Mr. Davis needs no introduction at this point. Winter in Europe 1967 is an album collection of some recordings of live shows performed by the Second Miles Davis Quintet in their European tour. It’s another masterpiece in their discography. The quintet consists of Tony Williams on drums, Ron Carter on bass, Wayne shorter on saxophone, Herbie Hancock on piano, and Miles on trumpet. Besides the introduction, there are 11 tracks in this album, including various standards – not only one but TWO FOOTPRINTS – and some of Miles’s originals. The quintet sounds absolutely dashing as always on this record. The fact that these tracks are from live performances in front of an audience makes it even more incredible. The real question is what makes the Second Great Miles Davis Quintet so great? The first and most obvious answer would be that all these guys are magnificent virtuosos and true masters of their crafts. But there is more to how this album happened.
In the words of Gary Giddins & Scott DeVeaux, “In 1961, after the success of Kind of Blue, Mr. Davis endured a slump of uncertainty. Coltrane, Adderley, and Evans left to pursue their own careers, and Davis expressed contempt for the avant-garde. He continued to release effective records, … [b]ut his music was caught in a bind, much of it devoted to faster and harder versions of his usual repertory… Then in 1963, once again, he produced magic. He turned to younger musicians who would surely have had important careers on their own but who, under Davis’s tutelage merged into a historic ensemble, greater than its very considerable parts. The rhythm section consisted of three prodigiously skillful musicians who valued diversity over an allegiance to one style of music: pianist Herbie Hancock, bassist Ron Carter, and seventeen-year-old drummer Tony Williams… In late 1964, Wayne Shorter, who made his name as a saxophonist and composer with Art Blakey’s Jazz Messengers, joined the band, a decision that changed his life and Davis’s, and made this second great quintet a worthy follow-up to the 1955 group with Coltrane” (Perry wtju91.1fm). “Most first-rate rhythm sections work like the fingers in a fist. Coltrane’s quartet, for example, achieved a fiercely unified front devoted to supporting the leader. Davis’s group was no less unified, but its parts interacted with more freedom, often rivaling the soloists. So much was going on between Hancock’s unruffled block chords, Carter’s slippery bass lines, and Williams’s rhythmic brushfires that they all appeared to be soloing at the same time.”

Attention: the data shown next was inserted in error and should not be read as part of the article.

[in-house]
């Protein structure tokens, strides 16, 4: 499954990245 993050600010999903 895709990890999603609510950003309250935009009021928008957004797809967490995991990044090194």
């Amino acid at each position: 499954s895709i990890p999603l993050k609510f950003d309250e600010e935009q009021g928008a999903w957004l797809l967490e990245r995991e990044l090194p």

We can now see how Miles’s search for freer sounds eventually led him to 1970’s Bitches Brew and analyze the dynamics of where he was going with the quintet vision of Winter in Europe 1967.